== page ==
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Discussion

7 Thoughts on "Love That Dirty Water — Are We Headed Toward a "Clean Science Act"?"

An excellent analysis of the state of STEM publishing. I strongly believe that the funding of OA by government grants is the greatest threat to STEM publishing in this era of anti-intellectualism.

One of the obvious routes to regulation is in funders setting requirements for paying APCs. In this regard Welcome recently set some new requirements, which may be a bad precedent. I wrote about this in my newsletter “Inside Public Access.” Here is an excerpt:

“…. earlier this month Wellcome issued a set of specific requirements that publishers must meet, in order to get their APCs paid. There is a lot not to like here. In regulatory parlance this is a certification requirement. Each publisher must certify intended compliance in order to receive APC payments. Note that certification does not require actual compliance, so it need not lead to actual compliance. See https://wellcome.ac.uk/press-release/wellcome-introduces-open-access-requirements-publishers.

Assuming authors care about having their APCs paid, this means they have to know about these specific requirements, as well as who is certified, when they pick a journal, which may be a significant chore. Even worse, it restricts their choice to certified journals, which may be a suboptimal choice. The long tail of journals by publishers who publish few Wellcome funded articles, which are probably many, may well not certify.

Beyond that, is this supposed to be a precedent for a viable general practice? Crossref lists over 10,000 funders, so every publisher certifying to each would be an expensive chore, probably impossible.

But for us the question is, should the Public Access agencies follow Wellcome’s lead? Our focus here at IPA has been the massive, emerging repository requirements of the OSTP memo. But as Jeff Salmon recently pointed out, US Public Access also includes the payment of many APCs by the Federal funding agencies. If the US is not getting its money’s worth, what should it do?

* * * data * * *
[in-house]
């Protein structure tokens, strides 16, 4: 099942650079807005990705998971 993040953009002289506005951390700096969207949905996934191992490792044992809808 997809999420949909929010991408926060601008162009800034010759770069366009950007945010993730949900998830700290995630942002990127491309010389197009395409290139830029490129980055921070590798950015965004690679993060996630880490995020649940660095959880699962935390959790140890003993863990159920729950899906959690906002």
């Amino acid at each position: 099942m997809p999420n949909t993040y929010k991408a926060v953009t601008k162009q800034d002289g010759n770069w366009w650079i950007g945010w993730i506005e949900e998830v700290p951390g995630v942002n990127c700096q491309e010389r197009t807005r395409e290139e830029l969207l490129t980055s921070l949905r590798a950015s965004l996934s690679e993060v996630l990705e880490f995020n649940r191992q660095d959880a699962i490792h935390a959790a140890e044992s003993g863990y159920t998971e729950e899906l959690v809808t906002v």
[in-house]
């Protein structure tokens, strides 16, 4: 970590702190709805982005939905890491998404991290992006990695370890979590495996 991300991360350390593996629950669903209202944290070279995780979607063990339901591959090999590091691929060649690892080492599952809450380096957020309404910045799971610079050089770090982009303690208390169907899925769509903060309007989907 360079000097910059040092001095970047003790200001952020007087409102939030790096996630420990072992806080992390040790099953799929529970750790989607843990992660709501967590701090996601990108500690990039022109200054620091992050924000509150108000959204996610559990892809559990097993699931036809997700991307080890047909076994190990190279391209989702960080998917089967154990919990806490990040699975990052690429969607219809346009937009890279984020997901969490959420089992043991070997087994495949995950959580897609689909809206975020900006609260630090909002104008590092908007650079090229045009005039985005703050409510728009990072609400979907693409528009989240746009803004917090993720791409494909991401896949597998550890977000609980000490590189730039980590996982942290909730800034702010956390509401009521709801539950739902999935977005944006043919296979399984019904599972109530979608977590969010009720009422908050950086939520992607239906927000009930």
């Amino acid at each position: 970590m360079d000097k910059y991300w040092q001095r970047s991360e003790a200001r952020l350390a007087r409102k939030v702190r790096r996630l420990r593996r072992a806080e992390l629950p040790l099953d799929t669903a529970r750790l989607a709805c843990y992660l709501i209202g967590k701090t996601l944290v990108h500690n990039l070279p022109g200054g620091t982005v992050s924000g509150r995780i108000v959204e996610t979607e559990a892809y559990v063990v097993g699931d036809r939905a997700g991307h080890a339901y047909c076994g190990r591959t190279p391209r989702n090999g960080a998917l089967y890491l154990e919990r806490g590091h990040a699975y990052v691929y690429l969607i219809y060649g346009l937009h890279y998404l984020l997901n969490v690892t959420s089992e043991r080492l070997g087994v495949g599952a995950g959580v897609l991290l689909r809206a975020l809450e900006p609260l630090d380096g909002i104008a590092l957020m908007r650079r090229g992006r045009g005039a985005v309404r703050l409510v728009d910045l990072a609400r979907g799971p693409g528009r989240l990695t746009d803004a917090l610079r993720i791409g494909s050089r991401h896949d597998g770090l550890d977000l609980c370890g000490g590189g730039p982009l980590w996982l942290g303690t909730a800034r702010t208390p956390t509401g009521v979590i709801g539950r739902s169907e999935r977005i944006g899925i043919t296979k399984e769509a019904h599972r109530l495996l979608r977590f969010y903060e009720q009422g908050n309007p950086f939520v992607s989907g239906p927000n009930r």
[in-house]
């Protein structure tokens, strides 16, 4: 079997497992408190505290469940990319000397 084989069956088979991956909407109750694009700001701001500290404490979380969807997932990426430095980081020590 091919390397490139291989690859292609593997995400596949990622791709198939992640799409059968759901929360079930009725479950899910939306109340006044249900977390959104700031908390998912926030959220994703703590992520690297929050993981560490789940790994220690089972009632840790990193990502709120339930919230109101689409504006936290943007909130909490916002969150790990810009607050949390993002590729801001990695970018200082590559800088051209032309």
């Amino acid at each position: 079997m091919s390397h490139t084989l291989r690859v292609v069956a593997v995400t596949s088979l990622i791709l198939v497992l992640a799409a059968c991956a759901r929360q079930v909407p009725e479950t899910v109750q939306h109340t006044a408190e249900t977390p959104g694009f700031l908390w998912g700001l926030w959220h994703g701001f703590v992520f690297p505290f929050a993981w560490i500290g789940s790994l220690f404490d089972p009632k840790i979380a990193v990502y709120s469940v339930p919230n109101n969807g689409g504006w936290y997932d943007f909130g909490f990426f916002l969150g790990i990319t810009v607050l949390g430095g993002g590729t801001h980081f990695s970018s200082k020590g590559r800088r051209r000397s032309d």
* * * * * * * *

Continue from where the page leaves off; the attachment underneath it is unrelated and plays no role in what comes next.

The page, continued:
But first we need to determine that this problem really exists, to a degree that justifies action. It is entirely possible that the problems Wellcome has flagged are simply the normal startup problems. In particular, switching journals from pure subscription to a hybrid model is very complex, so problems and glitches are to be expected and should be tolerated, not sanctioned.”

I once briefed a high-level delegation from an asian country about publishing in our journal. The head of the delegation innocently asked if we had any trouble getting government permission to publish articles. After explaining the First Amendment (!) I noted that, as far as science went, our review process was at least as rigorous as anything a government would impose but we would strongly resist any political controls.

Separating scientific rigor from political influence is the challenge for any journal certification process. I don’t have a solution to offer, but let’s be careful what we wish for.

First, are we self-regulating so poorly that we invite external regulation? – yes
Second, is outside regulation at this point a potential benefit to science? – yes
There you go.

Interesting thought piece. My only suggestion would be to consider revising “4. Potential punishments for lack of reproducibility” to instead focus on “Adequate incentives to enable and promote reproducibility.” This is because reproducibility is not just about confirming/refuting prior results, but also about having the necessary tools to build on prior research. How can research be extended without first producing the original results? This should be taken up by the publishers as part of the value-added services they provide — verification that all research artifacts needed to reproduce the original study are available, complete, and usable. And if not, any punishment resulting could be leveled on the publisher and their ‘impact’. Consider the TOP guidelines (https://cos.io/top/), or Badges (https://osf.io/tvyxz/) as a positive reinforcement of these behaviors first.